cook

THE MIND OF A CHEF
Rotten

 

Join executive producer and narrator Anthony Bourdain as he takes viewers inside the mind of noted Korean American chef and restaurateur David Chang, a New York Times best-selling author and chef-owner of the Momofuku restaurant group. Chang brings a voracious appetite for food knowledge and a youthful exuberance to cooking and travel, whether cooking in his kitchens in New York and Australia or traveling for inspiration to Japan, Denmark, Spain or Montreal.


Rotten
There’s something rotten in David Chang’s kitchen — and that’s a good thing. Rotten is delicious: katsuibushi, XO sauce, and kimchi. His pastry chef Christina Tosi also shows that the best flavor in a banana cream pie comes from rotten bananas.

 

THE MIND OF A CHEF
Noodles

 

Join executive producer and narrator Anthony Bourdain as he takes viewers inside the mind of noted Korean American chef and restaurateur David Chang, a New York Times best-selling author and chef-owner of the Momofuku restaurant group. Chang brings a voracious appetite for food knowledge and a youthful exuberance to cooking and travel, whether cooking in his kitchens in New York and Australia or traveling for inspiration to Japan, Denmark, Spain or Montreal.

 

Noodle
David Chang makes instant ramen dishes and tsukemen. He travels to Japan for a bowl of the original tsukemen and visits a noodle factory. Food scientist Harold McGee explains alkalinity and its role in ramen.

 

 

 

INDEPENDENT LENS
Jiro Dreams of Sushi

 

Eighty-five-year-old Jiro Ono, considered the world’s greatest sushi chef, is the proprietor of Sukiyabashi Jiro, a 10-seat restaurant inauspiciously located in a Tokyo subway station. Despite its humble appearance, it is the first restaurant of its kind to be awarded a three-star Michelin Guide rating, and sushi lovers from around the globe make pilgrimages. The film is a thoughtful and elegant meditation on work, family and the art of perfection.

 

 

THE MIND OF A CHEF
Creation

 

Journey into Chef Magnus Nilsson’s meticulously planned and executed kitchen at Fäviken for a look at what it takes to run, manage and maintain standards at what some say is the most creative and surprising restaurant on the planet. Chef Nilsson explores how his early cooking experience influenced him to focus on local ingredients in his homeland, Sweden, and nearby Norway. He shows how to make the most of ingredients at their freshest and preserve them in creative ways, and examines traditional Nordic culinary techniques in the Faroe Islands.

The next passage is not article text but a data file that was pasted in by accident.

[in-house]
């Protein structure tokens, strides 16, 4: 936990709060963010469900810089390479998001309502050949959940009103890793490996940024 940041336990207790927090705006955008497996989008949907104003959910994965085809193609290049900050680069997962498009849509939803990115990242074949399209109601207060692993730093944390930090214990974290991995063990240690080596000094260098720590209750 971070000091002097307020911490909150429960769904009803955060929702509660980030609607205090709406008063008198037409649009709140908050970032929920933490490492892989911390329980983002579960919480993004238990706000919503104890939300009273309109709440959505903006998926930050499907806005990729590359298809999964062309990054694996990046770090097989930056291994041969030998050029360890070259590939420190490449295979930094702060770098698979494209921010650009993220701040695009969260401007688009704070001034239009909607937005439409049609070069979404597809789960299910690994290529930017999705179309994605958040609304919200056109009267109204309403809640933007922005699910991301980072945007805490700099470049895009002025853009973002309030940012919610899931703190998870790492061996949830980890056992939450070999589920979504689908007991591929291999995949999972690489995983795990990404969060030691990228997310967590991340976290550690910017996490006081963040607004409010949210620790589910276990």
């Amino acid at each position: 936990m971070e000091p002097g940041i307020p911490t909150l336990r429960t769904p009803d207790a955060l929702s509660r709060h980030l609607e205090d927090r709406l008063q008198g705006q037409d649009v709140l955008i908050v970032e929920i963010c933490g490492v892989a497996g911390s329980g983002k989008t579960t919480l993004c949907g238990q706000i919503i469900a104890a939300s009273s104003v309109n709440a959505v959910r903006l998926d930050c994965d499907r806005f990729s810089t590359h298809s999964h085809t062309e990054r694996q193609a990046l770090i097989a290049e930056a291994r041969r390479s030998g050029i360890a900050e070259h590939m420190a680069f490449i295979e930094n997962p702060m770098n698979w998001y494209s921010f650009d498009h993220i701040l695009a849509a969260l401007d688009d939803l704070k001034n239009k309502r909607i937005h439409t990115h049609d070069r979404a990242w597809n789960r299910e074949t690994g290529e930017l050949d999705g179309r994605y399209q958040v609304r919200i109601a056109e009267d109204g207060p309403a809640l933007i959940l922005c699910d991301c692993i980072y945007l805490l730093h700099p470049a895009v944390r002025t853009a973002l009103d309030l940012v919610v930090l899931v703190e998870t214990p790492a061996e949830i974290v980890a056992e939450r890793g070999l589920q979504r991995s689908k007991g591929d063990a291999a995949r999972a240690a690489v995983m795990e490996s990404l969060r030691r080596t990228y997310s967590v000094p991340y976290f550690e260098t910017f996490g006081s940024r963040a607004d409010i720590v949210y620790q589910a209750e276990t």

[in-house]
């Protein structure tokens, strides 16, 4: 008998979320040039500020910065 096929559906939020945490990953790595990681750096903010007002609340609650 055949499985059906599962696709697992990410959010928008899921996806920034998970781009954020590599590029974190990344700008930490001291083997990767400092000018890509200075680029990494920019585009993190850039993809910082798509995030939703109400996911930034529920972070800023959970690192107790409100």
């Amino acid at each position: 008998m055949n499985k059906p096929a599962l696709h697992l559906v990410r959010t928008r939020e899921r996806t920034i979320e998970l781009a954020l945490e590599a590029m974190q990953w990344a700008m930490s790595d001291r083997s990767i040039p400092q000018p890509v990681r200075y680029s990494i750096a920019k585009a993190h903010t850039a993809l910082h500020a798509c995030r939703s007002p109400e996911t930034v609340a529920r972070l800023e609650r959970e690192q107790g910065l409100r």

Creation
When Chef Nilsson develops a dish at Faviken, he pays careful attention to the unique properties of an ingredient. Through research and recipe testing, the components of a dish are combined with the aim of preserving their natural quintessence. This episode follows the life cycle of an ingredient as it transforms from its organic state into a dish at his restaurant.

 

 

THE MIND OF A CHEF
Impermanence

 

Chef Edward Lee embarks on adventures that take him out of the kitchen and into the depths of what moves and motivates him — seeking the history of what it means to be a chef, the key to making a perfect bourbon, the call of that culinary siren, the American South. One part Southern soul, one part Asian spice and one part New York attitude, Lee is a Korean American who grew up in Brooklyn, trained in NYC kitchens and has spent the better part of a decade honing his vision at 610 Magnolia Restaurant in Louisville, Kentucky.

 

Impermanence:
Ed dissects the evolution of a dish and the public’s changing tastes. He tries his hand at cooking alternative meats (like alligator); enjoys a recipe that has stood the test of time, Maw Maw’s Ravioli from Hog & Hominy’s Andrew Ticer and Michael Hudman; and creates a quickly disappearing dim sum dish with Stuart Brioza, as he looks toward the future of food.

 

 

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